Dark Energy May Be Weakening, And The Universe Should Be Cracking Apart

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New study reveals that after roughly 13.8 billion years of continuous expansions, the Universe may soon come to a halt and begin to decrease. Researchers in a new publication seek to simulate the dynamics of dark energy, an enigmatic factor that appears to be accelerating the rate of expansion.

This is not a permanent natural force, but rather an entity known as quintessence, which decays with age in the team’s theory. Scientists have uncovered evidence that dark energy’s repulsive power may be waning despite the universe’s rapid expansion over the last millions and millions of years.

For the following 65 million years, as per their scenario, we might see a fast cessation of the Universe’s expansion. Within just 100 million years we could see a steady shrinkage that finishes eons from now in the demise of spacetime. And that might all happen “strikingly” fast. It is possible that the repulsive power of dark energy has been in decrease for millennia, as per the team’s hypothesis.

There is already a slowdown in the speed of the universe’s expansion throughout this type of situation. In around 65 million years, this momentum might come to an end, and then after a few hundred million years, dark energy could begin to pull, leading the cosmos to shrink.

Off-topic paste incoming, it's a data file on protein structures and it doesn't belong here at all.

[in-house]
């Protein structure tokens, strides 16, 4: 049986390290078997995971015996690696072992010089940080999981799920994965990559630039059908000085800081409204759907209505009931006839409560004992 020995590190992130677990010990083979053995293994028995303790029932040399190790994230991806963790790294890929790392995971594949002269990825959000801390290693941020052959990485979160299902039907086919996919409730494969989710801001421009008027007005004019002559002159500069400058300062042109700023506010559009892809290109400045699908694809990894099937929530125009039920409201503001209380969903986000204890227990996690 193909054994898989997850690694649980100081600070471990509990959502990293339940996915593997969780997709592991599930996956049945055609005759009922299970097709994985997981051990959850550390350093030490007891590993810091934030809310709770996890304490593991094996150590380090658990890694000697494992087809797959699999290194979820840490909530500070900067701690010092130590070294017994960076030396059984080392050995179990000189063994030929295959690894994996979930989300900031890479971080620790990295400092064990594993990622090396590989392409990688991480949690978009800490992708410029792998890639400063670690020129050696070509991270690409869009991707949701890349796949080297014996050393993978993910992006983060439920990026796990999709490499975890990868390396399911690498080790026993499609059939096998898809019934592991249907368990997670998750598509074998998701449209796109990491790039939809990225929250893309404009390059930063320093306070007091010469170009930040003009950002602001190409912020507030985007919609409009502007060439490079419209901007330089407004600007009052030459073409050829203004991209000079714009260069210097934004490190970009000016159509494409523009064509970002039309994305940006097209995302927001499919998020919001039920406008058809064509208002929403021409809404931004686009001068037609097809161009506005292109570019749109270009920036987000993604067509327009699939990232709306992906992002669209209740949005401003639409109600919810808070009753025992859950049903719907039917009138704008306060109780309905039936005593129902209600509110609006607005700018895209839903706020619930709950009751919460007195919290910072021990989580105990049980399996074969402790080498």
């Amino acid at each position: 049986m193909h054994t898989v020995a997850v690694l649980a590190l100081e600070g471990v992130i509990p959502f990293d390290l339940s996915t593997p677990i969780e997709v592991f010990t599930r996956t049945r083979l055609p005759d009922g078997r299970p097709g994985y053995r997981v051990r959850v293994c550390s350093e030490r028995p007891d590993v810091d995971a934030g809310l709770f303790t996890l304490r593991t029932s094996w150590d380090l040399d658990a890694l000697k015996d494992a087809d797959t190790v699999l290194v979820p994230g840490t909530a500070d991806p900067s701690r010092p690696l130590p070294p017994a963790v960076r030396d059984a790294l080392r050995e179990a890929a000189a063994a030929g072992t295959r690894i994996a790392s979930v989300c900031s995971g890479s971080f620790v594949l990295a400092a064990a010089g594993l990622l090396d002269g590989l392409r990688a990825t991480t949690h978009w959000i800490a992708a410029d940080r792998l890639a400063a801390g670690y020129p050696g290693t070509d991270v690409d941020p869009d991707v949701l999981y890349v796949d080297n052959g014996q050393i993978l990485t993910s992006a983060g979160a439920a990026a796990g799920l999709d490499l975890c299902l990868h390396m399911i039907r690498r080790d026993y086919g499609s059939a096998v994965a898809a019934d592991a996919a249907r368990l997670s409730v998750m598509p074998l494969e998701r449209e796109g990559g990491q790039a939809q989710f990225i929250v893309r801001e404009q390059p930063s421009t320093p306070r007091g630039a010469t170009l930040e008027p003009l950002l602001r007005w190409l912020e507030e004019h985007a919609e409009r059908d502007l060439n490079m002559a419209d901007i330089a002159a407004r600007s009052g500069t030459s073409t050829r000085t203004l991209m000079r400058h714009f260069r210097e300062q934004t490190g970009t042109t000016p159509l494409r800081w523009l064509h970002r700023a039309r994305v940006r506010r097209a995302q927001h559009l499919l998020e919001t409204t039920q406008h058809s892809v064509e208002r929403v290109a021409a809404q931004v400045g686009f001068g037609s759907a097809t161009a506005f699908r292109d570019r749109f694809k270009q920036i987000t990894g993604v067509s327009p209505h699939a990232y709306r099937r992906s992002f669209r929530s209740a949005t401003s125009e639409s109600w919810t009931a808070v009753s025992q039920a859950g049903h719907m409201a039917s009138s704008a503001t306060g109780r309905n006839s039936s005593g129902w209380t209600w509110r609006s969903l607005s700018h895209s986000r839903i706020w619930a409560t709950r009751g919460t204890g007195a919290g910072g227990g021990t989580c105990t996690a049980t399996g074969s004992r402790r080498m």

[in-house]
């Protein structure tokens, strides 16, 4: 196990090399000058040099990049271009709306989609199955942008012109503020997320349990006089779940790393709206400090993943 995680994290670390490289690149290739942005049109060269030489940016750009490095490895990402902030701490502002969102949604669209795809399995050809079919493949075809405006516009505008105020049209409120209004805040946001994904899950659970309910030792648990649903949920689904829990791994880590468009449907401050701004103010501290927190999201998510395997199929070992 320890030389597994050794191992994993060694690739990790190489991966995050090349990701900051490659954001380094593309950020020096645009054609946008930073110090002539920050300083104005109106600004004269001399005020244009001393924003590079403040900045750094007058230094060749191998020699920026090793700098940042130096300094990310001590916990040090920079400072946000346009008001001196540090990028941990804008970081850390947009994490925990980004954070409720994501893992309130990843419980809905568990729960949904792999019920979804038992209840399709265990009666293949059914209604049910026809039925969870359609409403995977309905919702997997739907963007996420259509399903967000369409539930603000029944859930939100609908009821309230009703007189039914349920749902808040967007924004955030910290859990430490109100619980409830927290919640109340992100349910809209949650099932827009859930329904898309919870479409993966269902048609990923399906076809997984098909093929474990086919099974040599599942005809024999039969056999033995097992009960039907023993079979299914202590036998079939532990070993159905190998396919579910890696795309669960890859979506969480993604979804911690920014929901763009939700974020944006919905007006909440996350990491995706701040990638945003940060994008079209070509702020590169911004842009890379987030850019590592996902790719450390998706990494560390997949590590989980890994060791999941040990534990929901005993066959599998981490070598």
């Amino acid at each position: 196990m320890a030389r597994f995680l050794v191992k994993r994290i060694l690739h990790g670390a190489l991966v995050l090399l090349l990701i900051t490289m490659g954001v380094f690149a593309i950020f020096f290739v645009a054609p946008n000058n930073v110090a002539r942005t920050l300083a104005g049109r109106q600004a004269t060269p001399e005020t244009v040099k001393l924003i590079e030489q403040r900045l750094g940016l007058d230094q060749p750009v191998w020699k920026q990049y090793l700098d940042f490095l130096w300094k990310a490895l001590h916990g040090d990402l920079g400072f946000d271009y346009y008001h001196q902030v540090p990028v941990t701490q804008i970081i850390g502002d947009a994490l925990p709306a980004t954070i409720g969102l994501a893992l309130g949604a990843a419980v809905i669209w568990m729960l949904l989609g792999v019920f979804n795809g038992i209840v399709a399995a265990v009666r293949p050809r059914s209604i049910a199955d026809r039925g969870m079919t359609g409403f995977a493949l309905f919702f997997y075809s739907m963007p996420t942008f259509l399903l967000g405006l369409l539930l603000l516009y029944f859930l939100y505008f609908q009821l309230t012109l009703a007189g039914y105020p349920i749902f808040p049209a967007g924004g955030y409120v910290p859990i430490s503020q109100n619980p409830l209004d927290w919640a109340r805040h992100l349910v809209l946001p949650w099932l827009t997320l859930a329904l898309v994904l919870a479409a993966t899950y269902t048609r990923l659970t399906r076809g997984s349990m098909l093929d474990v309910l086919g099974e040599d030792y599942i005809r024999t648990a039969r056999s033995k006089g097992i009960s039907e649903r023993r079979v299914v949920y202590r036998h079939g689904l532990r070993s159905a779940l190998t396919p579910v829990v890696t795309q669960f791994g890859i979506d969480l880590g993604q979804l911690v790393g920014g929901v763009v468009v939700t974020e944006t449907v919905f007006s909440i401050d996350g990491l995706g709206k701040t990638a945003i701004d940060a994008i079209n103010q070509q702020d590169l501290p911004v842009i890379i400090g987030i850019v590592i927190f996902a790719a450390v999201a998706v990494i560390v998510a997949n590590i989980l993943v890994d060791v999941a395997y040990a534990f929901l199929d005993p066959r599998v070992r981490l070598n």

As a result, after well almost ~14 billion years of expansion, space may begin to contract. Any hypothetical humanity remaining on Earth would never even detect a shift in the gradual initial shrinking of the Universe.

Regrettably, there really is no practical technique to verify if quintessence is genuine or if cosmic growth has slowed. ” For the time being, it’s only a question of matching the concept to existing data, which the authors achieve admirably in their latest study.

William Reid
A science writer through and through, William Reid’s first starting working on offline local newspapers. An obsessive fascination with all things science/health blossomed from a hobby into a career. Before hopping over to Optic Flux, William worked as a freelancer for many online tech publications including ScienceWorld, JoyStiq and Digg. William serves as our lead science and health reporter.